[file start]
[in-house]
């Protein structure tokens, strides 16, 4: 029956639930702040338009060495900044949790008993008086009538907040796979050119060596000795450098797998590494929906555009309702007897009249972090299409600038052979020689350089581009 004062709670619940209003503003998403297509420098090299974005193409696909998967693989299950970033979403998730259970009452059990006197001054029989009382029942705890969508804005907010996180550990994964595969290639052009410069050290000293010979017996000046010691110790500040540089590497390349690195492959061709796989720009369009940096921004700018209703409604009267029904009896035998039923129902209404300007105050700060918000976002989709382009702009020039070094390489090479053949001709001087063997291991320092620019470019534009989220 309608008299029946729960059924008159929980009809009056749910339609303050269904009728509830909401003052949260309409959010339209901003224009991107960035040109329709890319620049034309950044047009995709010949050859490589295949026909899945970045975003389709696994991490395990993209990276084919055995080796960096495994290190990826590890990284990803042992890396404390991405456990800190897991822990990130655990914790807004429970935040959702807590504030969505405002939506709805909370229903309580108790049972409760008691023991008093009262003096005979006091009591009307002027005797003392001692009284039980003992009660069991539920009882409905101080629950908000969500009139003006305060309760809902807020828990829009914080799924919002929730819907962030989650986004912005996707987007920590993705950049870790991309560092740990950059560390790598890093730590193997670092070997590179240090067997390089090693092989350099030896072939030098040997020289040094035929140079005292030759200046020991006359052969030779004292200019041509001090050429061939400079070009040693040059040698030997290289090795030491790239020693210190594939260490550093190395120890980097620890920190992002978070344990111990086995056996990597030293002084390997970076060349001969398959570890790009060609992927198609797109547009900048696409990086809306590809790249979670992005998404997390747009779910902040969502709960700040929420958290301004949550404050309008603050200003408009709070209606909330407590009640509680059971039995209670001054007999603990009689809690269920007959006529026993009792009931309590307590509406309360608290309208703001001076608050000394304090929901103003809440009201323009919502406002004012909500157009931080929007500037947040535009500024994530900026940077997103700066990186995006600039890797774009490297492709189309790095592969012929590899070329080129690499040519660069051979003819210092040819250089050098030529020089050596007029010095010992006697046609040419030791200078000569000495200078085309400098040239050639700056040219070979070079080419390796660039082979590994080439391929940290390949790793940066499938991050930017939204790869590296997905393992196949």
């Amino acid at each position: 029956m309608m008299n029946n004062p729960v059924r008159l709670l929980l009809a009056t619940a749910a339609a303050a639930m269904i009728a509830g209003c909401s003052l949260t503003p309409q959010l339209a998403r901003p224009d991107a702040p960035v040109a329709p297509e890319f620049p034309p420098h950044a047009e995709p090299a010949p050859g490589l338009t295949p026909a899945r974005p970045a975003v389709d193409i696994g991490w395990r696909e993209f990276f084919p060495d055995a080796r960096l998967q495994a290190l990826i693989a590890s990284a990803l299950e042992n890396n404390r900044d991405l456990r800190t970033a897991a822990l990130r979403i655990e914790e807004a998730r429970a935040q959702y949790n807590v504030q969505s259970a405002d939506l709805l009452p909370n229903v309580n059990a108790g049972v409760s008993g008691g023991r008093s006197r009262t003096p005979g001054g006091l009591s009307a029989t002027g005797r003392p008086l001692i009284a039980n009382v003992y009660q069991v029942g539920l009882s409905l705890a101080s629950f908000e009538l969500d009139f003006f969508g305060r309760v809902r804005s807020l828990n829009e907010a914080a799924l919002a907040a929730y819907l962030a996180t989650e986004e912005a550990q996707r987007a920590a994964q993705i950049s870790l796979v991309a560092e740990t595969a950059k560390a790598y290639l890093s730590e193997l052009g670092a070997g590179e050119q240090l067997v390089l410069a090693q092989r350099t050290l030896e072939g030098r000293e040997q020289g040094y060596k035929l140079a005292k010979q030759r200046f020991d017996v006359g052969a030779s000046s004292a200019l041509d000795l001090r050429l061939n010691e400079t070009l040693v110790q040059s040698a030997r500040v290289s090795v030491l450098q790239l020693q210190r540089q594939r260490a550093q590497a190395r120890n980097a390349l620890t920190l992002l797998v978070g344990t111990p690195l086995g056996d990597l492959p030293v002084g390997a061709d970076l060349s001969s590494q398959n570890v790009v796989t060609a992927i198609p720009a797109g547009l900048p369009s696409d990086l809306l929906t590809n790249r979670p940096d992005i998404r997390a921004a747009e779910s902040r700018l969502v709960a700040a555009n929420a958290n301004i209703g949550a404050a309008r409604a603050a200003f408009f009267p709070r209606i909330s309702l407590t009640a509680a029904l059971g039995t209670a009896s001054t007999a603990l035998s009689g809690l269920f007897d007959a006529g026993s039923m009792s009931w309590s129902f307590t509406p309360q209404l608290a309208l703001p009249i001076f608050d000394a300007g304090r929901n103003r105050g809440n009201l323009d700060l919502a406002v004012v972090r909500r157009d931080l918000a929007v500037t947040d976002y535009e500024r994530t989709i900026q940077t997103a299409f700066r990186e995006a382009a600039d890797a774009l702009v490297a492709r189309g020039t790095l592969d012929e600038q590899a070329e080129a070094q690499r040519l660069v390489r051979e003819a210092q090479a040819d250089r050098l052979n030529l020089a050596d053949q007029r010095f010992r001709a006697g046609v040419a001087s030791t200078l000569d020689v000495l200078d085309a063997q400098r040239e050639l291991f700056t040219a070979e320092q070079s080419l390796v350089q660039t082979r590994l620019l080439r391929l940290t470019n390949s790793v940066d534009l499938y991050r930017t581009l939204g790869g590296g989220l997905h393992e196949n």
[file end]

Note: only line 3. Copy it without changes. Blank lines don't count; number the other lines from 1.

């Amino acid at each position: 029956m309608m008299n029946n004062p729960v059924r008159l709670l929980l009809a009056t619940a749910a339609a303050a639930m269904i009728a509830g209003c909401s003052l949260t503003p309409q959010l339209a998403r901003p224009d991107a702040p960035v040109a329709p297509e890319f620049p034309p420098h950044a047009e995709p090299a010949p050859g490589l338009t295949p026909a899945r974005p970045a975003v389709d193409i696994g991490w395990r696909e993209f990276f084919p060495d055995a080796r960096l998967q495994a290190l990826i693989a590890s990284a990803l299950e042992n890396n404390r900044d991405l456990r800190t970033a897991a822990l990130r979403i655990e914790e807004a998730r429970a935040q959702y949790n807590v504030q969505s259970a405002d939506l709805l009452p909370n229903v309580n059990a108790g049972v409760s008993g008691g023991r008093s006197r009262t003096p005979g001054g006091l009591s009307a029989t002027g005797r003392p008086l001692i009284a039980n009382v003992y009660q069991v029942g539920l009882s409905l705890a101080s629950f908000e009538l969500d009139f003006f969508g305060r309760v809902r804005s807020l828990n829009e907010a914080a799924l919002a907040a929730y819907l962030a996180t989650e986004e912005a550990q996707r987007a920590a994964q993705i950049s870790l796979v991309a560092e740990t595969a950059k560390a790598y290639l890093s730590e193997l052009g670092a070997g590179e050119q240090l067997v390089l410069a090693q092989r350099t050290l030896e072939g030098r000293e040997q020289g040094y060596k035929l140079a005292k010979q030759r200046f020991d017996v006359g052969a030779s000046s004292a200019l041509d000795l001090r050429l061939n010691e400079t070009l040693v110790q040059s040698a030997r500040v290289s090795v030491l450098q790239l020693q210190r540089q594939r260490a550093q590497a190395r120890n980097a390349l620890t920190l992002l797998v978070g344990t111990p690195l086995g056996d990597l492959p030293v002084g390997a061709d970076l060349s001969s590494q398959n570890v790009v796989t060609a992927i198609p720009a797109g547009l900048p369009s696409d990086l809306l929906t590809n790249r979670p940096d992005i998404r997390a921004a747009e779910s902040r700018l969502v709960a700040a555009n929420a958290n301004i209703g949550a404050a309008r409604a603050a200003f408009f009267p709070r209606i909330s309702l407590t009640a509680a029904l059971g039995t209670a009896s001054t007999a603990l035998s009689g809690l269920f007897d007959a006529g026993s039923m009792s009931w309590s129902f307590t509406p309360q209404l608290a309208l703001p009249i001076f608050d000394a300007g304090r929901n103003r105050g809440n009201l323009d700060l919502a406002v004012v972090r909500r157009d931080l918000a929007v500037t947040d976002y535009e500024r994530t989709i900026q940077t997103a299409f700066r990186e995006a382009a600039d890797a774009l702009v490297a492709r189309g020039t790095l592969d012929e600038q590899a070329e080129a070094q690499r040519l660069v390489r051979e003819a210092q090479a040819d250089r050098l052979n030529l020089a050596d053949q007029r010095f010992r001709a006697g046609v040419a001087s030791t200078l000569d020689v000495l200078d085309a063997q400098r040239e050639l291991f700056t040219a070979e320092q070079s080419l390796v350089q660039t082979r590994l620019l080439r391929l940290t470019n390949s790793v940066d534009l499938y991050r930017t581009l939204g790869g590296g989220l997905h393992e196949n």